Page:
Save the cars: ram raids down by 80% in 2024

Jet Sanchez
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In a remarkable turn of events for car owners and enthusiasts, the incidence of ram raids has reportedly decreased by over 80 per cent in April 2024 compared to the same month last year.

Police reports indicate only 12 ram raids in April 2024, a significant drop from 64 in April 2023. This sharp decline points to the success of intensified efforts to combat this destructive crime.

Historical trends

Ram raid data New Zealand
Photo / NZ Police

Looking at provisional police data from April 2017 to April 2024, the trend shows a consistent decline in ram raids since their peak in August 2022, when there were 86 incidents.

In 2022, a total of 433 ram raids were recorded, which fell to 288 in 2023, and only 67 in the first four months of 2024. This steady decrease suggests that measures to prevent these crimes are taking effect.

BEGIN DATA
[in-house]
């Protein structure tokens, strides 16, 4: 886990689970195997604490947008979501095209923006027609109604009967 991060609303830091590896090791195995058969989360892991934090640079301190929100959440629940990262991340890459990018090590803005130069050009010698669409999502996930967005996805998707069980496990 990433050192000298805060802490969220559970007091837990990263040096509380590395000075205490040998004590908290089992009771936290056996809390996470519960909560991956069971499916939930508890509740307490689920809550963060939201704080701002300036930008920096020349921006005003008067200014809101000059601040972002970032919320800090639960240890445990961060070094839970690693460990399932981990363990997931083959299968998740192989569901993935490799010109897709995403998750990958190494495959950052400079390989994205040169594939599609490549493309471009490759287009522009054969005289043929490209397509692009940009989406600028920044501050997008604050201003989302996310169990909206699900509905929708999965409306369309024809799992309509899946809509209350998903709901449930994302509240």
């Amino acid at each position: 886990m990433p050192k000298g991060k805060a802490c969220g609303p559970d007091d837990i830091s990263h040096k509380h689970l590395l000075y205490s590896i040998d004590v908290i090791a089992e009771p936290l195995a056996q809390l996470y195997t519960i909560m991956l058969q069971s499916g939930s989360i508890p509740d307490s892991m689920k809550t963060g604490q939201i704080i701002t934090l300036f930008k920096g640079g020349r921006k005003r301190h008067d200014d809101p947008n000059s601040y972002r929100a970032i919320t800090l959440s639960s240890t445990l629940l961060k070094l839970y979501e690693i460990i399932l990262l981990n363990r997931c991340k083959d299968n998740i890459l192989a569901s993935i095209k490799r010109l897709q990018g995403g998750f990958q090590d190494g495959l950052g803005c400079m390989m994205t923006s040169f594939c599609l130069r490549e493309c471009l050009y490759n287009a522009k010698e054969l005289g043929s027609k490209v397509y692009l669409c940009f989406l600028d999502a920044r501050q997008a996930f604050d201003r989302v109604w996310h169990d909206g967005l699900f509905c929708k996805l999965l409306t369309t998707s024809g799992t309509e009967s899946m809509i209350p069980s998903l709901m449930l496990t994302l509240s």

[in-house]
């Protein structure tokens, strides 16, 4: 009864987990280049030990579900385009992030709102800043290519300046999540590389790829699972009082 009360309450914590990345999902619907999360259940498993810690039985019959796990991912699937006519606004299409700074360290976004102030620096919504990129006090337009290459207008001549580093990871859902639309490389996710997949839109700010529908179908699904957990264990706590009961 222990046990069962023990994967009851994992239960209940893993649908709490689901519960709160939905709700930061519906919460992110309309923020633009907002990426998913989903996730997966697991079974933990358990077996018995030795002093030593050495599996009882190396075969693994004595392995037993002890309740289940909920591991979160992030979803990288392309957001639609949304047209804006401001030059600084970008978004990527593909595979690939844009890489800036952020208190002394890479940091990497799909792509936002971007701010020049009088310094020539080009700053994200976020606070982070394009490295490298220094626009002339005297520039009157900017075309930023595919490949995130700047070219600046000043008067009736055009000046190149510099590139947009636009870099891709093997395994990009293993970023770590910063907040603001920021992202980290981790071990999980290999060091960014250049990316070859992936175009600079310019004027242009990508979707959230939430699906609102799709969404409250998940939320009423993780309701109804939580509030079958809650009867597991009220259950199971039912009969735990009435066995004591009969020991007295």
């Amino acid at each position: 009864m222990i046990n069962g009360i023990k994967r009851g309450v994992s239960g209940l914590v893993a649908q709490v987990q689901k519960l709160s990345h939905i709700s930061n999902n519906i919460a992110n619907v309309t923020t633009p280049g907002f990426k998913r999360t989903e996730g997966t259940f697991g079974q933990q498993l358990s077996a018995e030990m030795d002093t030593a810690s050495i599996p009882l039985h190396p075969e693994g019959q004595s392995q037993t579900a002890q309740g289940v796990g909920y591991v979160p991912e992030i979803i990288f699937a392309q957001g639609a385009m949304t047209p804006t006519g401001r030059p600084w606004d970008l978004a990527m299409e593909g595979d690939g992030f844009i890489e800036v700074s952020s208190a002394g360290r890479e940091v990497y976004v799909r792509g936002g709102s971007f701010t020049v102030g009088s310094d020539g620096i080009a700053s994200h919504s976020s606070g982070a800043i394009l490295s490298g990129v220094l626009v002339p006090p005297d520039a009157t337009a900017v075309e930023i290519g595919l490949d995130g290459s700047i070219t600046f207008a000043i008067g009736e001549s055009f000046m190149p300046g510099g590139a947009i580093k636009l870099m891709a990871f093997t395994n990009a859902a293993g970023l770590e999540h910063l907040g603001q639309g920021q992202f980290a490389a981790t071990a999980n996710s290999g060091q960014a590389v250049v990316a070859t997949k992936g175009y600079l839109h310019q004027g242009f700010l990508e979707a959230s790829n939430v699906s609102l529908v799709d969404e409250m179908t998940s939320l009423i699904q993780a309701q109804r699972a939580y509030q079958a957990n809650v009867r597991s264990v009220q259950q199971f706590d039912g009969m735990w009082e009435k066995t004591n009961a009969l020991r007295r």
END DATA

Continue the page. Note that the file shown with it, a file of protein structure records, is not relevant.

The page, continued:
The impact on cars

Ram raids are not only a threat to businesses but also to the vehicles used in these crimes. Cars, often stolen or forcibly taken, suffer significant damage during these raids.

The high-speed impact can render a vehicle unusable, leading to substantial financial losses and increased insurance premiums. The reduction in ram raids, therefore, is a welcome relief for car owners and insurance companies, helping preserve vehicle integrity and reduce associated costs.

Fighting ram raids

In a bid to further clamp down on this crime, new legislation was introduced in August. The Ram Raid Offending and Related Measures Amendment Bill aims to include ‘smash-and-grabs’ under the Crimes Act.

This bill empowers police to prosecute individuals involved in these crimes, including children as young as 12, with potential sentences of up to 10 years in prison. The legislation also targets those who act as passengers or film the incidents, ensuring that all participants face consequences.

A considerable portion of those involved in ram raids are young people. Around 70 per cent of identified offenders are aged between 14 and 17, with another 12 per cent aged between 10 and 13.

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